This website has been running now for over a decade, and while advertising revenue contributes to funding the website, it doesn't cover the costs. That is why I have set up a facility with DonorBox where you can contribute to the costs of the website and time invested in writing and research for the news articles.

It's very similar to the way The Guardian and many smaller websites are now seeking to generate an income in the face of rising costs and declining advertising.

Whether it's a one-off donation or a regular giver, every additional support goes a long way to covering the running costs of this website, and keeping you regularly topped up doses of Londony news and facts.

If you like what you read on here, then please support the website here.

Thank you

  1. Tammy says:

    Wow. Money really is power where the neighbours are concerned

  2. Iain says:

    You can add 8 Bishopsgate to your list now too.

  3. Jon Howard says:

    This means genuine art lovers will not be able to get in the lifts because all of the tourists will filling them up so they can have a free look around London views.

    • ianVisits says:

      With eight large lifts covering floors 0-4 for the exhibitions, I can’t see how that’s going to be an issue.

  4. S Moore says:

    And I’d like to vent and say how PATHETIC it is that the Tate, a gallery in one of the world’s great capital cities, shuts at 5pm.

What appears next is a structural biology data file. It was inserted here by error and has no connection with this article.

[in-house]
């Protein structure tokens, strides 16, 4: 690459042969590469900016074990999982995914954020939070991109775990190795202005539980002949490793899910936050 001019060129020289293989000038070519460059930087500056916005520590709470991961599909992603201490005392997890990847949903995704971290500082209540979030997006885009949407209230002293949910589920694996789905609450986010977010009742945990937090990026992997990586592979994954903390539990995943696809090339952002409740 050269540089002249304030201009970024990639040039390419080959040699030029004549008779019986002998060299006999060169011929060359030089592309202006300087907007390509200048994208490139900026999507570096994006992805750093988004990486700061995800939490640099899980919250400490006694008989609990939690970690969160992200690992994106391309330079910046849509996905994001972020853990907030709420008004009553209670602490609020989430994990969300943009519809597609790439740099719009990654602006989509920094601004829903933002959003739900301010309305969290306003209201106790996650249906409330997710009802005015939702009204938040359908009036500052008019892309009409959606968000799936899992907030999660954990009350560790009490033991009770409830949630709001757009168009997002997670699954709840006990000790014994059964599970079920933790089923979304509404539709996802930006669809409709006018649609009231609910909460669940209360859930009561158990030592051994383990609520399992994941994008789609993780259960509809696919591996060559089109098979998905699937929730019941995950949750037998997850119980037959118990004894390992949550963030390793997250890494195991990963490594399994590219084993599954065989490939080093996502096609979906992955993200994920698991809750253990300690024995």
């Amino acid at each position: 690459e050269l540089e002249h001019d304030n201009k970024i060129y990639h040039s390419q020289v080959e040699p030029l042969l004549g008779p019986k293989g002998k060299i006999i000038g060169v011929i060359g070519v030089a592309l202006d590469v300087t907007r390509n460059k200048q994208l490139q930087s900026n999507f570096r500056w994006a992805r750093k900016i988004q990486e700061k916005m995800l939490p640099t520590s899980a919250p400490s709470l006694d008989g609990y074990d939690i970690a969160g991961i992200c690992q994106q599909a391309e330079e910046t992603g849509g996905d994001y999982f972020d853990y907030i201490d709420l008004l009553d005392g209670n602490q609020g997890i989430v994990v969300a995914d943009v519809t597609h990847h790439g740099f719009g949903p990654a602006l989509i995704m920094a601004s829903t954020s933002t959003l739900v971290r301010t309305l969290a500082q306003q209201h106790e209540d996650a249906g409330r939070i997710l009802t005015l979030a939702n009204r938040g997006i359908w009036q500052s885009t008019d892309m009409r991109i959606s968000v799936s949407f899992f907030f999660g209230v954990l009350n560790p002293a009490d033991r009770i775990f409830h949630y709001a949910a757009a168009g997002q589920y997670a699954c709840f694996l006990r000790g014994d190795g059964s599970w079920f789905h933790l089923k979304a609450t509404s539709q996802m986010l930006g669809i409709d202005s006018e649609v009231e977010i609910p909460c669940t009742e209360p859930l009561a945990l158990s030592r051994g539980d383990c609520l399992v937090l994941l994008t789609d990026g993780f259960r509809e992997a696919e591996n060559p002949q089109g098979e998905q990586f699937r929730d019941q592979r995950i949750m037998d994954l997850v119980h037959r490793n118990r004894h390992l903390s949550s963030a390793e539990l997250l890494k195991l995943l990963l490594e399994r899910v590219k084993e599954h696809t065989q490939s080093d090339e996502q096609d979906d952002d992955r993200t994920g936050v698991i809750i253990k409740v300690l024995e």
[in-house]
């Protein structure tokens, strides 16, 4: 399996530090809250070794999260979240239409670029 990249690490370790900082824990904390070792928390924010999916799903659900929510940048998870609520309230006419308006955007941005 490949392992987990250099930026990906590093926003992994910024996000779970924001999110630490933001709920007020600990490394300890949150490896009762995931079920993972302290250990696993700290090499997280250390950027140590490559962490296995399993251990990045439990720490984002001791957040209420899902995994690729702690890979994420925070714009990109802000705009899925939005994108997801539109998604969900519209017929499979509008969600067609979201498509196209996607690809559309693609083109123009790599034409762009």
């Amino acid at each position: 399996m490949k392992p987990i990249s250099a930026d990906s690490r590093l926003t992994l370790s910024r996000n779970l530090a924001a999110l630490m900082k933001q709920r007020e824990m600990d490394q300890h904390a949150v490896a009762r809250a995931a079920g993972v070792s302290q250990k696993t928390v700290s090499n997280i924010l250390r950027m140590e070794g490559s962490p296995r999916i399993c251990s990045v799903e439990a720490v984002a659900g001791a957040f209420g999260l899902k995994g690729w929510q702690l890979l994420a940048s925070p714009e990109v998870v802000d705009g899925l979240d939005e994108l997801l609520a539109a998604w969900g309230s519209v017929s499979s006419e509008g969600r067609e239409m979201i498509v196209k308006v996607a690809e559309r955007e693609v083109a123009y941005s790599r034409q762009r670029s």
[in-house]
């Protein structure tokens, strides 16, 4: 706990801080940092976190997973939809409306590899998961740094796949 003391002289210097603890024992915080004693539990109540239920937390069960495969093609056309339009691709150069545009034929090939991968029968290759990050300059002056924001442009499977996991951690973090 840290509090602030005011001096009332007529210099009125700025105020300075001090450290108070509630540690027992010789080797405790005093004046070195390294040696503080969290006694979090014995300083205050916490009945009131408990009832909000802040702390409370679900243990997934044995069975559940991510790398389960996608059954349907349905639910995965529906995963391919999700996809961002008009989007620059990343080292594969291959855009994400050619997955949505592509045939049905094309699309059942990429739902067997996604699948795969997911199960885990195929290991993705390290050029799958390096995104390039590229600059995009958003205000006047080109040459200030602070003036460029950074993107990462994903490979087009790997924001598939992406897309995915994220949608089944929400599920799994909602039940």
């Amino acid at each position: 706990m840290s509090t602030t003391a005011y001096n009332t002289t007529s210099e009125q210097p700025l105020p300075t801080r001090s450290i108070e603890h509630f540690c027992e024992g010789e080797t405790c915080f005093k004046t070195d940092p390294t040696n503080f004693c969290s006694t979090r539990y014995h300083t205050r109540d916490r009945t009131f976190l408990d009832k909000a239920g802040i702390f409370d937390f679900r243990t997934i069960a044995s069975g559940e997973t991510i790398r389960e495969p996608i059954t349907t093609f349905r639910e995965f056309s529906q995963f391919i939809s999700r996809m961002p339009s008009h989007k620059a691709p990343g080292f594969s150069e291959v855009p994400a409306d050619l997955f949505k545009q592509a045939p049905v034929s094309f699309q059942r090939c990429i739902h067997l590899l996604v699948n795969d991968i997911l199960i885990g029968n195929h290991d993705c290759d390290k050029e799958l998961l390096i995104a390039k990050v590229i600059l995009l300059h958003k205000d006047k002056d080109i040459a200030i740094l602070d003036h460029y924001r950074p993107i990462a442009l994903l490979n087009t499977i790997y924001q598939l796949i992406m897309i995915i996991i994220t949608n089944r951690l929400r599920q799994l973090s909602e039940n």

5. Kiran says:

    Neighbours spelt wrongly

    • john says:

      It’s spelt correctly – it’s a possessive apostrophe. Although I’d argue that it should be plural, e.g. “respectful of their neighbours’ privacy”.

      Same with “not at the millionaires’ flats” 🙂

  6. A. I. M. says:

    The flats were built long before the proposal of the viewing platform was even discussed. I’m not sure where you got your information from but it’s very, very wrong.
    But of course it doesn’t effect you. I wonder if someone built a viewing platform outside your lounge window if your views would be the same. Highly doubtful

    • ianVisits says:

      Although Neo Bankside was completed in 2012, and the Tate’s Blavatnik Building not until 2016, both filed planning applications in 2006 – and were approved within weeks of each other in 2007.

      Neo Bankside’s developers knew full well that a viewing gallery was being planned by the Tate when both applications were filed.

  7. Der Klös says:

    I visited Tate Modern in 2018 and I did some photos to the south direction. Perhaps in a few years I will be able to sell them as rarities… haha.

  8. Alex says:

    The lift situation is dire, no consideration for users with accessibility issues. Sometimes waiting up to 20 minutes for a lift with space so we can take the buggy. Plenty of able bodied people refusing to use the stairs.

    • ianVisits says:

      As the viewing gallery is on the 10th floor seems a bit much to expect people to walk all the way up, and remeber, not all disabilities are visible.

Leave a Reply

Your email address will not be published. Required fields are marked *


Home >> News >> London News